The region of human culture that criticism addresses, the culture of plays, movies, novels, poems, public discourse, and songs, has an important function within that larger culture. It directs human thought, feeling, and belief in ways that help maintain human physical existence. It reinforces norms that guide behavior, and it remakes old assumptions about how we should behave that have lost their adaptive usefulness. Cultural artifacts promote ideas that motivate action and they provide moral instruction. They are teachers, ministers, advertisers, politicians, and parents all in one. They help us manage our lives by providing us with useful examples of how to live. Culture in this sense is akin to biochemistry. It does not do the actual work of life, but without the instructions it provides, that work could not occur.

The arts, including poems, novels, and plays, were invented at the same moment in human history as large-scale communities because the arts spread norms, and norms ensured that we humans could live together cooperatively. They allowed us to transcend our animal nature, which mandates violence and mutual predation for the sake of survival. To get beyond that stage of human existence, humans had to develop new cognitive powers, and one of the crucial powers was the ability to hold ideas and images in one’s mind independently of things we perceive in the world. That kind of thinking ability led to the invention of religion; it made writing possible (seeing ideas in marks on a page); and it worked to invent laws based on ideal principles of justice. It also made norms possible, unwritten rules that were passed on through speech of various kinds such as oral tales and plays, as well as religious teaching and school instruction. Another name for the new cognitive ability that made cooperative civilized communities possible is imagination.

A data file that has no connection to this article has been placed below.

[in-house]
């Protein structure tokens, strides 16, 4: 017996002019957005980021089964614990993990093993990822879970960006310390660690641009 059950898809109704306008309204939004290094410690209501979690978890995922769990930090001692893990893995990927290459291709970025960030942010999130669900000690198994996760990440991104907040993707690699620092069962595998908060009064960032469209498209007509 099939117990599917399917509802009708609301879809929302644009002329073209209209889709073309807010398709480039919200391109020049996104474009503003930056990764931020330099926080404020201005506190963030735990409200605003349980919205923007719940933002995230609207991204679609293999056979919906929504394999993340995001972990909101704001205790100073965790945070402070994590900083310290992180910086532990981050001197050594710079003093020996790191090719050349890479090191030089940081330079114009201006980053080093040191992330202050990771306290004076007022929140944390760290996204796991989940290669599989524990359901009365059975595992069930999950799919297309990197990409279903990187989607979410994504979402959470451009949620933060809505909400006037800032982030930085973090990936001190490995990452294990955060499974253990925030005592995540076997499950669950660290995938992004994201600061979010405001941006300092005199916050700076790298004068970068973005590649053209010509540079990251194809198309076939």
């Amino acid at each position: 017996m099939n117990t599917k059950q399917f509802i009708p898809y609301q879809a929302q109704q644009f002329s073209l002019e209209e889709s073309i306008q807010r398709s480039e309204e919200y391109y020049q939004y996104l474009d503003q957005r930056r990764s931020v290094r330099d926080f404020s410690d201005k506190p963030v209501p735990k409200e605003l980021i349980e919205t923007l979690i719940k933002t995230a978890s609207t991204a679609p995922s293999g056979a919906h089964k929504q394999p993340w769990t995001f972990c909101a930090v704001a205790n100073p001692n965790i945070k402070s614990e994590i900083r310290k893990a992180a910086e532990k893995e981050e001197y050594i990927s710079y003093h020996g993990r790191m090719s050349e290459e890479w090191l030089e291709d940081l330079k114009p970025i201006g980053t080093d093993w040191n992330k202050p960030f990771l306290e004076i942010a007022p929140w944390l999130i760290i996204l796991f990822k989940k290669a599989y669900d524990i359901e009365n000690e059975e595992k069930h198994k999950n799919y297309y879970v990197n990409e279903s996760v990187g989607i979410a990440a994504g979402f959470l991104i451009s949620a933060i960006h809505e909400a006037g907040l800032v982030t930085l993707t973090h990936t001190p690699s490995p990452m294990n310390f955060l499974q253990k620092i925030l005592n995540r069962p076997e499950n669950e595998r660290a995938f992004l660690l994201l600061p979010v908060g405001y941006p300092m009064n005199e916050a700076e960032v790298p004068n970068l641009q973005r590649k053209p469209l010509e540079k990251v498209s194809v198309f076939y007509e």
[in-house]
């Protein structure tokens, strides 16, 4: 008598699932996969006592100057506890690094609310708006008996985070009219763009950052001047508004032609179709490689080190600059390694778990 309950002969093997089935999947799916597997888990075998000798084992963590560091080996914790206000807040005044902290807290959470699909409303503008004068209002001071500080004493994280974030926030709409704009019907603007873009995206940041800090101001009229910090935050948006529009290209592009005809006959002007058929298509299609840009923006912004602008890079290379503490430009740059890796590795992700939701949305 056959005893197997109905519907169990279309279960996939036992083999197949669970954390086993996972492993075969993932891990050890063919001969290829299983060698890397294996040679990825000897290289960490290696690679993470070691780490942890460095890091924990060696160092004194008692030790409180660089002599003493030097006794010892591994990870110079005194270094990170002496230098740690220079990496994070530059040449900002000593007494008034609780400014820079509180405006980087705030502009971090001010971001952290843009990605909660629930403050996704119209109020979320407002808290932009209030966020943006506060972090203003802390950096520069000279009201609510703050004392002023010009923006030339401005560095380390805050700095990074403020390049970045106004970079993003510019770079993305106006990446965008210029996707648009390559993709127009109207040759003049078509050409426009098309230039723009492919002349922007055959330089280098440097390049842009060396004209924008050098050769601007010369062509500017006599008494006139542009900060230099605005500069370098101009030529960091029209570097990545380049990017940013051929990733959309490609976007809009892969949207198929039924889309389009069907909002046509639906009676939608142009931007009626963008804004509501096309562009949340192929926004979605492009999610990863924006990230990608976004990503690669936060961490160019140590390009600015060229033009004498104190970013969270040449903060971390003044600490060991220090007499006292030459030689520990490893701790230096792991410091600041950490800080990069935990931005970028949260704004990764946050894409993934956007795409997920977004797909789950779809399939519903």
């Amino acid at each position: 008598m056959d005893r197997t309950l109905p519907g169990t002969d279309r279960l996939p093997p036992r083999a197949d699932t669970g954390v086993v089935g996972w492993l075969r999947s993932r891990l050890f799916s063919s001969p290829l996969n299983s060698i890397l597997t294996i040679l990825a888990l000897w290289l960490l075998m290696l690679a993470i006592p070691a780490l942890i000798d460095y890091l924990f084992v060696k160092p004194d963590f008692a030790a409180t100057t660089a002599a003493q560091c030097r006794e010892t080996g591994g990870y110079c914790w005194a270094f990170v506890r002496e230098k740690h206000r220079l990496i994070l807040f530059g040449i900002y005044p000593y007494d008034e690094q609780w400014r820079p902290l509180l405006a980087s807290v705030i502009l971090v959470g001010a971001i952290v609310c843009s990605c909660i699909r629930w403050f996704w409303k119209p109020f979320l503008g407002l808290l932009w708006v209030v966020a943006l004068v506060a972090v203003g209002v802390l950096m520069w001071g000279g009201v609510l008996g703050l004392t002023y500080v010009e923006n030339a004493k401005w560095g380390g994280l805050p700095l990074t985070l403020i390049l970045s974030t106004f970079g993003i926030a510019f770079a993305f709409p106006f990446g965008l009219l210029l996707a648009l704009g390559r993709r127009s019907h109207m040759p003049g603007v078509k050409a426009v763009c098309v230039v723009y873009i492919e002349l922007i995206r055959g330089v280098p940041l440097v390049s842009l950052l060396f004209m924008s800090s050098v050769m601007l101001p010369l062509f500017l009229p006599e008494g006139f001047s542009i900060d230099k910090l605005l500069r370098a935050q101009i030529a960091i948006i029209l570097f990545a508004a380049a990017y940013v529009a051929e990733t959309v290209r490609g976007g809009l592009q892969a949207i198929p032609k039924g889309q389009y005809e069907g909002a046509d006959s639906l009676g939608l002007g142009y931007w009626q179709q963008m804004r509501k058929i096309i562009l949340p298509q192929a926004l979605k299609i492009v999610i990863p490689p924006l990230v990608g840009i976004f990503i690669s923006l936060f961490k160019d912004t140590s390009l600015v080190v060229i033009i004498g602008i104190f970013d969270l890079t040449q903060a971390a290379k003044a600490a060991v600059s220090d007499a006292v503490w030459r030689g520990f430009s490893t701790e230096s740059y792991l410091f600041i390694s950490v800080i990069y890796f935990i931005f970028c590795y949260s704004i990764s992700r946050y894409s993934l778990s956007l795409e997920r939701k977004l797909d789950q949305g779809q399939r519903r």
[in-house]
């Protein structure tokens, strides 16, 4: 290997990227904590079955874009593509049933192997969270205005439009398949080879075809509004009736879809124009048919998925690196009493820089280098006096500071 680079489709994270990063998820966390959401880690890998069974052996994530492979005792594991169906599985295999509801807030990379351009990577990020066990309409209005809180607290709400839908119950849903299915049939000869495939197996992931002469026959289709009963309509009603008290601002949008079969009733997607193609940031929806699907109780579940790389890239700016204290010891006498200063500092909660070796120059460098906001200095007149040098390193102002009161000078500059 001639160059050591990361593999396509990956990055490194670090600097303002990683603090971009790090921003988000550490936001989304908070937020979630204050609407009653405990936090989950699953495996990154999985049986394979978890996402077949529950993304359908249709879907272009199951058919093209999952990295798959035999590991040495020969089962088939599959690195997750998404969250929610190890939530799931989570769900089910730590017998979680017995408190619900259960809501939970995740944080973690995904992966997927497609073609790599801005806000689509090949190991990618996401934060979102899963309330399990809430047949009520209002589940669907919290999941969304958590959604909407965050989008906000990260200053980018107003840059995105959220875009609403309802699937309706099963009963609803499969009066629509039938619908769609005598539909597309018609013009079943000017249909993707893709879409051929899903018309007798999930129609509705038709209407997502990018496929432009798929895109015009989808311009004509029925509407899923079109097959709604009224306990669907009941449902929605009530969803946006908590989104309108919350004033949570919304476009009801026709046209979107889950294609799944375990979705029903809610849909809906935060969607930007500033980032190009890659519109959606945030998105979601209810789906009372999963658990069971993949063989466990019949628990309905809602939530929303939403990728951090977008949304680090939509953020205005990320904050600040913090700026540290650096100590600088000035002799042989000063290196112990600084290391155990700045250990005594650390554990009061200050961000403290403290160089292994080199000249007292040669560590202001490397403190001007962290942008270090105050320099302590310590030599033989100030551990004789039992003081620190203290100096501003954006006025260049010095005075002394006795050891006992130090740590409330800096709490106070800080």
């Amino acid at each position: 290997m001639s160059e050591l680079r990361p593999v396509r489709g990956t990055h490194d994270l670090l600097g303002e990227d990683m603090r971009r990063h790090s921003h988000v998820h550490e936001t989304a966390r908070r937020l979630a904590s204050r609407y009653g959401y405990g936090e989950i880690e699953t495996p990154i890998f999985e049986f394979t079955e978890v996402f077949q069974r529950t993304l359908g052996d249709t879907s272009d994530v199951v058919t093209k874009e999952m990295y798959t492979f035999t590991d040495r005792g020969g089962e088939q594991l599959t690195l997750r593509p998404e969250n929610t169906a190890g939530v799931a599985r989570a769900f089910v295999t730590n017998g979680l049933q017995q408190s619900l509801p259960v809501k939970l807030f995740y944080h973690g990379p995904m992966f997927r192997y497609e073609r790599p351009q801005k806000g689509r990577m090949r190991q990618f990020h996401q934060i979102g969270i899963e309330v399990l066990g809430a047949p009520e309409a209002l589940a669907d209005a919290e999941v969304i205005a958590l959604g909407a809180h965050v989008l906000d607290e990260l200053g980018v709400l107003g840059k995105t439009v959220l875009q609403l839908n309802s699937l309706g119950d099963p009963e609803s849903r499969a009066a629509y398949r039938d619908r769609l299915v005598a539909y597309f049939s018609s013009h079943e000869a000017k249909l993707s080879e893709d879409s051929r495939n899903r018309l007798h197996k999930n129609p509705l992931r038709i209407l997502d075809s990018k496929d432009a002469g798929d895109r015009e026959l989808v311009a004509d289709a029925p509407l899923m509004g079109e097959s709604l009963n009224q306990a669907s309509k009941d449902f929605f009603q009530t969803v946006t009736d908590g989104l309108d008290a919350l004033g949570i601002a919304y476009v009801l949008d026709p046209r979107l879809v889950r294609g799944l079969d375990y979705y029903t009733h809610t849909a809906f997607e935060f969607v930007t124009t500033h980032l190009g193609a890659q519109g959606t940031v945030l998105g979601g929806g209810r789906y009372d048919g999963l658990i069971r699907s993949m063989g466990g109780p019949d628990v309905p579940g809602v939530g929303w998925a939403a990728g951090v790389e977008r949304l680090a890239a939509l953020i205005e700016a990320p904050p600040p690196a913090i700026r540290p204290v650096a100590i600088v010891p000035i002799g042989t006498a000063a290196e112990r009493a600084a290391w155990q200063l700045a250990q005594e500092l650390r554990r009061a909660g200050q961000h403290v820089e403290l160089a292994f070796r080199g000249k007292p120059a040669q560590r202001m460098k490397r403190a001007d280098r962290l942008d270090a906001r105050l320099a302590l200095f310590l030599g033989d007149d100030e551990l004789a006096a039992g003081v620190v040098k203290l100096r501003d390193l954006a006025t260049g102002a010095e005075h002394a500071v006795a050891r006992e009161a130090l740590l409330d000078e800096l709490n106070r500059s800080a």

Cooperation is essential to human civilization because it makes larger human communities possible. Those communities were first enabled by changes in human cognition that made it possible for humans to use signs and to infuse objects with ideas. Strokes on paper became numbers that facilitated trade; signs in the marketplace became laws that were instructions for living properly; and certain ritual acts became embodiments of a regulating principle in human life – “God’s commandments” – that made people behave in ways useful to the survival of the community.

With what we call “meaning” – the association of ideas with things – was born the human ability to create large-scale civilizations. Large-scale human communities could only exist if all people held the same ideas of right and wrong in their minds. And religion, which might be called the first major human art form, provided such unanimity. It consisted of a mix of theater, fictional narrative, painting, and song. With time, actual theater supplanted it, and with even more time, modern cultural forms such as novels and movies took over the task of providing positive images of norms distinguishing right from wrong that sustain cooperative human communities still. The Great Gatsby teaches, among other things, that excess wealth is dangerous and destructive of human relations. It promotes a norm of moderate behavior.

As human civilization has developed over the past several millennia, culture has moved from unanimous meanings and beliefs that were largely religious in character to meanings that are multiple, complex, and contingent. Culture has become a realm where norms are debated as much as promoted. Societies held together by one religion are increasingly supplanted by ones in which multiple stories contend regarding what is true and good. As a result, the critical analysis of culture requires a variety of critical approaches. You will encounter them in this book.